Project Q, the Californian genderqueer salon 'saving life'

Veronique DUPONT
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For black members of the LGBTQ community, finding a hairdresser who understands both their hair type and what they are looking for can pose a much greater challenge than for white people

Nova -- young, black, and a member of Los Angeles's homeless population -- is sick of looking feminine and wants a part-shaved, mainly dreadlocked hairstyle that can appear a little more manly when the occasion demands.

Mainstream hairdressers are often inadequate, unable to let Nova express a complex gender identity that falls outside of the traditional binary male-female classification.

Nova has come to Project Q, a mobile salon offering free haircuts to homeless "genderqueer" people across Los Angeles, as well as crucial support or advice on combating bullying and developing self-esteem.

"Not a lot of barbers will want to work with someone that they perceive as a woman, to cut their hair short, because they don't know what they're doing," said 31-year-old Madin Lopez, Project Q's founder.

"They try to leave it more feminine and try to make it pretty (around) the face."

Project Q's customers, like Lopez, mainly classify themselves as genderqueer or "non-binary" -- meaning their gender identities are not exclusively masculine or feminine‍.

Like many in the community, they prefer people to refer to them using gender-neutral pronouns -- typically "they," "them" and "their."

For black members of the LGBTQ community, finding a hairdresser who understands both their hair type and what they are looking for can pose a much greater challenge than for white people.

Nova, who lives in a homeless shelter, says they want to be able to feel "like a princess" on certain days but, on others, put on chest-flattening gear for a more masculine look.

In a caravan equipped with a large mirror, a swivel chair and a collection of brushes, scissors and razors, Lopez goes to work, guiding an electric razor to a background soundtrack of R&B.

- 'Resistance' -

A paying customer could easily be asked to shell out upwards of $700 for the complex cut Nova wants, but Lopez works free-of-charge and the equipment is covered by donations.

"I look at Nova and I see myself. I've been in their shoes. I've been someone that didn't have a place to stay," says the softly-spoken Lopez, face broadening into a smile.

The stylist, who looks studious in circular-framed glasses, hair partly shaved, part cropped short, sees self-maintenance as a form of "resistance."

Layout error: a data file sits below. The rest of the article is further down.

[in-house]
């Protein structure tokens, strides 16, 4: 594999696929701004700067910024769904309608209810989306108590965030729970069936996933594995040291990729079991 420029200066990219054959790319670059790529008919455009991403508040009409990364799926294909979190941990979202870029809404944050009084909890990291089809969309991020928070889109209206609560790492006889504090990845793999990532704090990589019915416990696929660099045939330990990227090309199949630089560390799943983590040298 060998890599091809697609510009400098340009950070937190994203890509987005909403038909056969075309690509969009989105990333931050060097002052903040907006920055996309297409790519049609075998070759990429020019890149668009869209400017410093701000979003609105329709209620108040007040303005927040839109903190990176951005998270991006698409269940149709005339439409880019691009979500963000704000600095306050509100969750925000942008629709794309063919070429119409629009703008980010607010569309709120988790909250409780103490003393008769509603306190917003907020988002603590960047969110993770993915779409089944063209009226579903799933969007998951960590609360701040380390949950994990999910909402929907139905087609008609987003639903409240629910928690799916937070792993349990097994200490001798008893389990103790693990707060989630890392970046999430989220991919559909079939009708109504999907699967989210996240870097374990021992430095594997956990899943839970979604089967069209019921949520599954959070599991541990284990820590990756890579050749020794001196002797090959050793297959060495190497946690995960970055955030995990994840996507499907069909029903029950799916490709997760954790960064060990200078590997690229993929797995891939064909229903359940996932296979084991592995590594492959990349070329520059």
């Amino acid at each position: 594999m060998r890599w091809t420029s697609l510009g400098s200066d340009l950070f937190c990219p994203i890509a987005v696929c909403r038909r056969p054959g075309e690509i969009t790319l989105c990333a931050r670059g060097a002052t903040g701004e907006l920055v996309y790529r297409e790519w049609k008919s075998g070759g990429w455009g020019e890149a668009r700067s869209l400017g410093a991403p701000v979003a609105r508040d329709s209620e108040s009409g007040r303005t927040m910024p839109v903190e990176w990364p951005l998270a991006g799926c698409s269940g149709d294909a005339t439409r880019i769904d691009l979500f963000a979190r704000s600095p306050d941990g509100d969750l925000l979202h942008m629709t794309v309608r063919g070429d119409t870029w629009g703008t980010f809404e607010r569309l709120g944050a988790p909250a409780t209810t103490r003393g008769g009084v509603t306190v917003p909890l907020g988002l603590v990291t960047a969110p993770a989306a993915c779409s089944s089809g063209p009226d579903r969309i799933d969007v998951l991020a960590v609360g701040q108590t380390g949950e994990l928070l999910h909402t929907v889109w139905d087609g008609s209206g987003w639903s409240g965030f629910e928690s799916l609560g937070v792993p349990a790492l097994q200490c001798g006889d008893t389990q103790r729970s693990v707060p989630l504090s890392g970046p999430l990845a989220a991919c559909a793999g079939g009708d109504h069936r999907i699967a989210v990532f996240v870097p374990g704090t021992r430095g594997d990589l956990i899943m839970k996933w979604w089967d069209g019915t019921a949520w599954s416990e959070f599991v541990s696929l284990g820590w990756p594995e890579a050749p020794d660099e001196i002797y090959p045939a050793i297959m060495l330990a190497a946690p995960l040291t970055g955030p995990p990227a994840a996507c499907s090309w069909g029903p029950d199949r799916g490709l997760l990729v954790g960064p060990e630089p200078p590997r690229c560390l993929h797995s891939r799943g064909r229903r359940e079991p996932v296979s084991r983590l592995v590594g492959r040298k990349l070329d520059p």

"Preservation is key to the longevity of our cause, our activism. I use hair as a form of activism," the crimper says.

Lopez's goal is to be a role model for these young people, the kind of mentor figure that the hairdresser never had as a youngster.

When Lopez was 13, their parents beat them, unable to accept their child's "queer" identity. One day, a teacher noticed Lopez had marks around their ears and the teenager was put in foster care.

"Sometimes it would take two to three weeks for me to even leave my room. And then I got my hair done, one of those times, and... something clicked. I just changed. I felt better about myself," Lopez explains.

Before long the budding stylist was cutting schoolmates' hair in return for bus tickets, something to eat or tampons.

High school was a breeding ground for violence, however -- Lopez even recalls having friends suffer gunshot wounds -- prompting a move to hairdressing school.

- 'You're going to hell' -

Life remains difficult for LGBTQ youth, despite advancements like the legalization of same-sex marriage, and doubly so for those in minority racial groups.

"We're still fighting bathroom laws," Lopez says -- a reference to the ongoing controversy in the United States over access to gender-neutral and women's restrooms for trans people who identify as female.

Meanwhile, frequent headlines about black youth being killed by police and homophobic attacks such as the 2016 Pulse nightclub massacre only add to the suffocating sense of unease.

"They are killing black men and they're killing gays, and I'm black and I'm gay. So you feel like a target and it's terrifying," Lopez tells AFP.

Another pressure, Lopez says, is the powerful influence of Christian evangelists in black communities, who are often intolerant of minority gender identity and sexuality.

It was a bitter lesson that Lopez learned upon marrying a woman.

"The night before my wedding my dad called and said, 'You're going to hell. I don't want to ever see you again,'" Lopez recalls.

Many non-binary young people rejected by their families end up on the streets, a situation exacerbated by California's chronic housing shortage.

For Nova, Lopez's hair salon is not merely a place for haircuts, but a sanctuary from the realities of a world that can be harsh for people whose identity is not considered the norm.

"It makes my life so much easier, especially going through my transition, especially when I have questions that I don't know how to answer myself," Nova tells AFP.

"And having that person that you can connect with, because they understand what you're going through, is very vital. And I feel like... they are literally saving life."